This year, I am teaching nothing but Physical Science. This course is like an intro to physics and chemistry course. It takes the easier parts of both subjects, barely touches upon them, dumbs them down, and makes them into a year long course. My district wants it taught as physics for the first semester, chemistry for the second. The class is designed to be a science class for students who are euphemistically referred to as “underperforming,”  which is newspeak for the kids who struggle to pass any class, but still need a third science course to graduate. Sort of like “science for dummies.”

The first two weeks of school were “nature of science” where we review the scientific method. Our school is on a “block schedule” where I see each class every other day for 110 minutes. I spent a full block teaching them to use “significant figures” in solving math problems. 

Simply put:

The rules are simple. A digit in a number is significant if it is not a zero. If it IS a zero, it is significant under one of two conditions: it is sandwiched between other significant numbers, or it is a trailing zero in any number that contains a decimal. For example: 1001 has 4 significant digits, and 20.100 has five. 

Using significant digits to multiply or divide is easy: the answer cannot have more significant digits than the number of significant digits of any number used to calculate that answer, and you simply round off the remaining digits to zero. For example: 1111 times 22 equals 24,000.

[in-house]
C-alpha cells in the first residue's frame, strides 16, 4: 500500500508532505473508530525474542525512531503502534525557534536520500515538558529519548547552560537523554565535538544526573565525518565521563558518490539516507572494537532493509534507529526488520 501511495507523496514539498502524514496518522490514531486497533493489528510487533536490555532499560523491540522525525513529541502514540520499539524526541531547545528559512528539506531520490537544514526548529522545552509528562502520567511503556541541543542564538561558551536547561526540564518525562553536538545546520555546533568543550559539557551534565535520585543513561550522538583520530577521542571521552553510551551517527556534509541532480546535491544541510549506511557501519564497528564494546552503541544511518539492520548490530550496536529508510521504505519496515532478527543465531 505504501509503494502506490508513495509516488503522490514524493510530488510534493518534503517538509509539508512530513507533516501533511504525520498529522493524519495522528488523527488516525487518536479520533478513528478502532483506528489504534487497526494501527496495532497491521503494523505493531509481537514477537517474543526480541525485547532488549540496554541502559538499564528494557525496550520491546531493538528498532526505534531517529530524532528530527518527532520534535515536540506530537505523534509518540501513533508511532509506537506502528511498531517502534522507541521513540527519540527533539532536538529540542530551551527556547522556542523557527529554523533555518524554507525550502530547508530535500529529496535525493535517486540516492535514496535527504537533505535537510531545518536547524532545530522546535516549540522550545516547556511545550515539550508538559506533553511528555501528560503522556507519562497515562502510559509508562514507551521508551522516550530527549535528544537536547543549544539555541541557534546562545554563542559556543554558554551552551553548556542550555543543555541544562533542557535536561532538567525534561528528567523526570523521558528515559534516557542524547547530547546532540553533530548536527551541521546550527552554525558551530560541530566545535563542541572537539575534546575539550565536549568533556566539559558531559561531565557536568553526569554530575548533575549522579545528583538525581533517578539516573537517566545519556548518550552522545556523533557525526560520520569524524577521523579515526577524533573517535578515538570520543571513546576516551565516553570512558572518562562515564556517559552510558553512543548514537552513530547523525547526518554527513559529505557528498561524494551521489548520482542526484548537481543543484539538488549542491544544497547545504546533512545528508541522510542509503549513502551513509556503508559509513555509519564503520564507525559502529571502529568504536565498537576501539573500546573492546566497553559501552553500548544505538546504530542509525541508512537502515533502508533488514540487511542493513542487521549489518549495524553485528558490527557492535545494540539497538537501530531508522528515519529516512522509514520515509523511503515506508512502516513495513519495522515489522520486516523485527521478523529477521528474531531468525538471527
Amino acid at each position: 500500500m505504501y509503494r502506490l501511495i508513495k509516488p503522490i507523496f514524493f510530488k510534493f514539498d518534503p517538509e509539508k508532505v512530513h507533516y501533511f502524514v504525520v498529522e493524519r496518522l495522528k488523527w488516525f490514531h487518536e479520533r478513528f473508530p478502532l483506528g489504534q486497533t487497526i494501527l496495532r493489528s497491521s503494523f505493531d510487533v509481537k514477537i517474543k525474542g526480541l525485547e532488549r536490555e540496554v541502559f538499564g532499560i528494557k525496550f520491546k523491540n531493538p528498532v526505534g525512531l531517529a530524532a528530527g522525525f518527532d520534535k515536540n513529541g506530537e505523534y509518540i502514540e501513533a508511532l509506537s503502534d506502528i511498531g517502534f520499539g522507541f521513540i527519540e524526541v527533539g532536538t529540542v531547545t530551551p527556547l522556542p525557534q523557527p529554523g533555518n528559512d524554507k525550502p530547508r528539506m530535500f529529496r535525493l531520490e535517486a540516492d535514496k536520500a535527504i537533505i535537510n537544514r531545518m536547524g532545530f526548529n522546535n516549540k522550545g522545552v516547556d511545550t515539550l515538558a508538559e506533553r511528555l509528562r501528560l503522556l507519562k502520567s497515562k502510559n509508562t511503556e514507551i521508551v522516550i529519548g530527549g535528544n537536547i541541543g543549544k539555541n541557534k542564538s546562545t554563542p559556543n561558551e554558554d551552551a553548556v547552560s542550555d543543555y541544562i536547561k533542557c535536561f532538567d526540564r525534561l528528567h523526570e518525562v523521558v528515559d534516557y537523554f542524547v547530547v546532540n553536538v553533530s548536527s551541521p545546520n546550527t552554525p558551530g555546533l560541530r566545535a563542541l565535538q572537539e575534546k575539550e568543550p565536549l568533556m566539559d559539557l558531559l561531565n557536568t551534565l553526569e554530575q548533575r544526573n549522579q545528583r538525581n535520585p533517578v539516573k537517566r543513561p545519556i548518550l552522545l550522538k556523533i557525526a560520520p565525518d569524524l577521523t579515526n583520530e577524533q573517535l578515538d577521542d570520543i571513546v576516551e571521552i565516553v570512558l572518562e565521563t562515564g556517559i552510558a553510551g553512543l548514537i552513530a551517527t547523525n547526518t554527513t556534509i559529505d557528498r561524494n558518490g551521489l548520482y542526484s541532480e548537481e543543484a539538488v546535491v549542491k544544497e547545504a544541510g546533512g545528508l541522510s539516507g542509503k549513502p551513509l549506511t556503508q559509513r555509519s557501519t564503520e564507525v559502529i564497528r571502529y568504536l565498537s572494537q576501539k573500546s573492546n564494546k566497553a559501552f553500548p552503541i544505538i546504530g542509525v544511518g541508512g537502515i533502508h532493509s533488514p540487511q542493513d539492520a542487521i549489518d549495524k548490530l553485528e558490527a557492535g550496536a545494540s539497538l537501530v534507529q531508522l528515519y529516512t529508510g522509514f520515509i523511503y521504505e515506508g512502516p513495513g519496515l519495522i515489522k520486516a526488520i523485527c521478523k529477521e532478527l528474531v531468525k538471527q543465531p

That’s it. 

I gave them a quiz on the concept. It was 10 questions long. 80% of the students failed. More than half of them missed every single question. The students asked to retake the test. I told them that we would retake it, then I reviewed the material with them for another hour. We then watched a Youtube video explaining the concept. They still didn’t get it, so we spend most of ANOTHER block reviewing and doing a worksheet to practice the concept.

I quizzed them again. The students complained that I gave them different questions, because the answers were different than the first quiz. 

One student told me that he didn’t even know what “significant figures” was. I said to him, “We have been studying this for 3 entire blocks. You haven’t been absent. What is the problem?”

He says: “I slept during the first one. The second one was boring me, so I zoned out.”

This student is in his third year of high school and has only completed 5.5 credits. That is less than the 6 credits a student should get for a single year. It is now mathematically impossible for this student to earn enough credits to graduate. A standard diploma requires 24 credits. There is a reduced credit option that allows a student to graduate with 18 credits, but it is no longer possible for him to hit even that lowered standard. He is currently failing 2 of his 6 classes, and it is only the third week of school. 

I am not allowed to wake students up or discipline them, because our administration is in favor of what they call restorative discipline and is attempting to combat what they call the “school to prison pipeline.”